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Market timing: Transparently stupid

HSBC’s decision to tell the world in advance when it is will carry out a large FX transaction to pay its non-dollar based shareholders their dividends is transparent. But is it wise?

Every quarter, when HSBC announces its interim results, it also declares the size of the dividend in dollars it will pay its shareholders. At the same time, the global banking group details when it will set the exchange rate to convert these dollars into the sterling and Hong Kong dollars that the majority of its shareholders require.

HSBC announced on March 6 that its fourth interim dividend for 2005 would total $0.31 per share. The bank also stated: “The dividend will be payable in cash, in US dollars, sterling or Hong Kong dollars, or a combination of these currencies, at the exchange rates quoted by HSBC Bank plc in London at or about 11 am on May 2, and with a scrip dividend alternative.”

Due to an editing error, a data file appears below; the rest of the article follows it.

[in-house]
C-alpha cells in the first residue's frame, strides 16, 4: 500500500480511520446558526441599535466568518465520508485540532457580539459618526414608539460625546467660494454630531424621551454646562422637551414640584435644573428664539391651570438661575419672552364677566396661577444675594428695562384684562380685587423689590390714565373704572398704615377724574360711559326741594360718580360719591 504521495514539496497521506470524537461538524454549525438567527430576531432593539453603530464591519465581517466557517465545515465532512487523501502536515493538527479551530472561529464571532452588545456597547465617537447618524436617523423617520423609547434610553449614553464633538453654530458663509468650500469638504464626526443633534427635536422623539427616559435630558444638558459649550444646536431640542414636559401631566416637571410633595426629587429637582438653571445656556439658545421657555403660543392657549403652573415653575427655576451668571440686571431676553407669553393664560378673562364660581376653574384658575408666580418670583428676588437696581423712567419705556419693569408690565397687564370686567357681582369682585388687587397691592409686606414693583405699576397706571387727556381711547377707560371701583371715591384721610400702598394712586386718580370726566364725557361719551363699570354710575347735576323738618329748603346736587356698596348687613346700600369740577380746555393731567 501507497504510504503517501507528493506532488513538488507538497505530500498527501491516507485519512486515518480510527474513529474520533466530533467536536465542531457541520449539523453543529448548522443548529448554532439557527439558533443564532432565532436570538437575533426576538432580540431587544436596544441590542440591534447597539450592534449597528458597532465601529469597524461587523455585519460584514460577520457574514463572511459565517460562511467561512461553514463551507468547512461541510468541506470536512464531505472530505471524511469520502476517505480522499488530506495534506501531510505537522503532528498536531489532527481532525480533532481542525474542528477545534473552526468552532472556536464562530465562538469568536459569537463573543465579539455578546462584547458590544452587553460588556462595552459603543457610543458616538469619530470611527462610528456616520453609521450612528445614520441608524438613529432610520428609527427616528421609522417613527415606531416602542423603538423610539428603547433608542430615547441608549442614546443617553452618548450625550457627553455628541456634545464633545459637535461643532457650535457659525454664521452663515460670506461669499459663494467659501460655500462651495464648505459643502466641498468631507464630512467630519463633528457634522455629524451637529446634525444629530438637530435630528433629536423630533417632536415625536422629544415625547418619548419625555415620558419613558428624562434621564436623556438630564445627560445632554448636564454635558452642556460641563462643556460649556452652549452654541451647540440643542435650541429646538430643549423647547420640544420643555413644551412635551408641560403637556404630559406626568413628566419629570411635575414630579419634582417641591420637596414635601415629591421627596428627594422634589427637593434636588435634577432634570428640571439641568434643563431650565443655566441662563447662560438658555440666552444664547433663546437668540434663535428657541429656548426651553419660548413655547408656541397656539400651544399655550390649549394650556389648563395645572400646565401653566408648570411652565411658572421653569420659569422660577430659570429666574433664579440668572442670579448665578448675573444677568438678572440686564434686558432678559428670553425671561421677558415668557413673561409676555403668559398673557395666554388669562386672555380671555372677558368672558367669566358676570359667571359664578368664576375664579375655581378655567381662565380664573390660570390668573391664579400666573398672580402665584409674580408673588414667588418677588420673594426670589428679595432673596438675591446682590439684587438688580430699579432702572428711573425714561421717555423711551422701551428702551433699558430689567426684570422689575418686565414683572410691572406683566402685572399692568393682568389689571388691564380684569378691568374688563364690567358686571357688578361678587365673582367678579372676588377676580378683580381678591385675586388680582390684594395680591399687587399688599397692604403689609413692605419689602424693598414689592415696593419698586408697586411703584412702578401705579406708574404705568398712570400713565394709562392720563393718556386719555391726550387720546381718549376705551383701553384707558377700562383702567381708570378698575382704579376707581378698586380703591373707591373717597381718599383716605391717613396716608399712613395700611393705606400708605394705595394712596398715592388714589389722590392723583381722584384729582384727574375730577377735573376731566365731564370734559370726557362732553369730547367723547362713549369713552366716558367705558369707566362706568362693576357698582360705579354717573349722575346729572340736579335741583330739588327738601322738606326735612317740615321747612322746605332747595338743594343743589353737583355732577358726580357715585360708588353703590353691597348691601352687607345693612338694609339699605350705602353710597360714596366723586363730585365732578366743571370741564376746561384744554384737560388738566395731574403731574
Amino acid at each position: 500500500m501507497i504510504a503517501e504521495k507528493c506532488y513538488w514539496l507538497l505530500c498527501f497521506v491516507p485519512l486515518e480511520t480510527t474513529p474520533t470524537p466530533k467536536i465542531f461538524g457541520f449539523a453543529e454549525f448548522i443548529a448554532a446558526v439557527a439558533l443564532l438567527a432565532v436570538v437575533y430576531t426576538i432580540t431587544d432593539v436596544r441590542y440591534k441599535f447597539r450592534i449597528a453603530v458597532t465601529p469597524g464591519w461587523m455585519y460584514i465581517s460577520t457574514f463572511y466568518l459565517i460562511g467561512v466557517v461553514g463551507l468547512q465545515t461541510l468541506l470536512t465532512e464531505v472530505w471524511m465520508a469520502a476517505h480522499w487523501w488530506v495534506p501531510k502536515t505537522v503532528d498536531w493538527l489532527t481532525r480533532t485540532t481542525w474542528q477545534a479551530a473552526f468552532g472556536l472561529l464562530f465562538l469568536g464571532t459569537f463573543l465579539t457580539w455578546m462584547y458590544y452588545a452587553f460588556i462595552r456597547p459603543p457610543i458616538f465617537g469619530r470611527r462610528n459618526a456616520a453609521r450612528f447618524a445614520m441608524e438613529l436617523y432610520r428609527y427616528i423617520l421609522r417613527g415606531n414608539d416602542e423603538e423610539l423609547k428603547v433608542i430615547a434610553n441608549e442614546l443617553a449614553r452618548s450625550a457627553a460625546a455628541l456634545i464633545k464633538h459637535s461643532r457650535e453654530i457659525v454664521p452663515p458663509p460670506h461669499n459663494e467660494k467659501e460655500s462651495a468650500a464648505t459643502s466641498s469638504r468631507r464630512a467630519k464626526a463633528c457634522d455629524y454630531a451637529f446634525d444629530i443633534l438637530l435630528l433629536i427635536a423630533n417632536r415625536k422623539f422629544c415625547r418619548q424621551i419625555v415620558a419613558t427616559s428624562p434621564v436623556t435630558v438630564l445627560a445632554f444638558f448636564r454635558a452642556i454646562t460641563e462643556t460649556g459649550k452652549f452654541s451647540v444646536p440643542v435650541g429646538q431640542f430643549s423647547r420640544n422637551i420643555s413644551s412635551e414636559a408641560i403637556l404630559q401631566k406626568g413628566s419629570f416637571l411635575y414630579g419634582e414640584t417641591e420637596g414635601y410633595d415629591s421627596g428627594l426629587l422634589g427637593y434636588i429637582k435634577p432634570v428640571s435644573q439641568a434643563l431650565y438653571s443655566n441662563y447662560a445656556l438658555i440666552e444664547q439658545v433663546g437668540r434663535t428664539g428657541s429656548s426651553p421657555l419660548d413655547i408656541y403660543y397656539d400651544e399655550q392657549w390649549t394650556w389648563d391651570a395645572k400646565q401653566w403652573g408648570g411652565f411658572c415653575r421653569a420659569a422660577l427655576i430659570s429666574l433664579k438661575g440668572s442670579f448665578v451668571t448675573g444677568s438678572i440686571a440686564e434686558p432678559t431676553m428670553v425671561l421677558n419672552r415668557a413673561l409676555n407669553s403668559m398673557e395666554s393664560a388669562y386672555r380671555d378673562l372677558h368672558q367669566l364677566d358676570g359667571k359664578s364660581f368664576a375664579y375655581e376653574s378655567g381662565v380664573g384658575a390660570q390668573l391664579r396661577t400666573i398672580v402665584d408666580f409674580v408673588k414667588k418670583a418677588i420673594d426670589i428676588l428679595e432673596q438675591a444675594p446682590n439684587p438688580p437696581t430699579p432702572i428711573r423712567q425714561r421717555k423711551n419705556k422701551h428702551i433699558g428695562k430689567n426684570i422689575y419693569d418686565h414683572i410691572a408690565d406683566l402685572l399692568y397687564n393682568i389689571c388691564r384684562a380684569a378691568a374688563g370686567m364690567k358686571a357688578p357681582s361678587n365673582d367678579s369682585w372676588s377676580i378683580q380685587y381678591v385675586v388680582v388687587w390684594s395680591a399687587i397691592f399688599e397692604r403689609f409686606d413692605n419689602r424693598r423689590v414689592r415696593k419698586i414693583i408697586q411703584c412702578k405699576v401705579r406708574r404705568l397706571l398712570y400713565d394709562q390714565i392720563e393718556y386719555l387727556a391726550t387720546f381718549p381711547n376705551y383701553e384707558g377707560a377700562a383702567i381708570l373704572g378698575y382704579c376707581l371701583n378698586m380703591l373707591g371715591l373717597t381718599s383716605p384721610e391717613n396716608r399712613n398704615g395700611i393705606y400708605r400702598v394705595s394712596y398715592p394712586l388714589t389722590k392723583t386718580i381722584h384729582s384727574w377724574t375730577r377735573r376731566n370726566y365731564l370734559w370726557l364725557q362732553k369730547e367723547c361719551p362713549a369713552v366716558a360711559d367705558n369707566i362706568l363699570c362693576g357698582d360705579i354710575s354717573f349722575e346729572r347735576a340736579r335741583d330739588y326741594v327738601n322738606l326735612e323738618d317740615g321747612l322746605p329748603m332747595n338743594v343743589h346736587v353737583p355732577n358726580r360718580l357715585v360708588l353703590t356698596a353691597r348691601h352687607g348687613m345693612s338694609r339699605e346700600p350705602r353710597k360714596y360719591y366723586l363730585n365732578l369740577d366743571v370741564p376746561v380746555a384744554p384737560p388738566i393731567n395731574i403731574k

With close to 11.5 billion shares in circulation, the size of the dividend payout was about $3.5 billion. How much of this was earmarked to be paid out in cash to UK shareholders in sterling is unknown – despite its desire to be transparent, HSBC will not tell. What is clear is that cable caught a very strong bid on the morning of May 2.

Of course, this might have been caused by the fact that the dollar seemed to have started its much anticipated free fall against other currencies.

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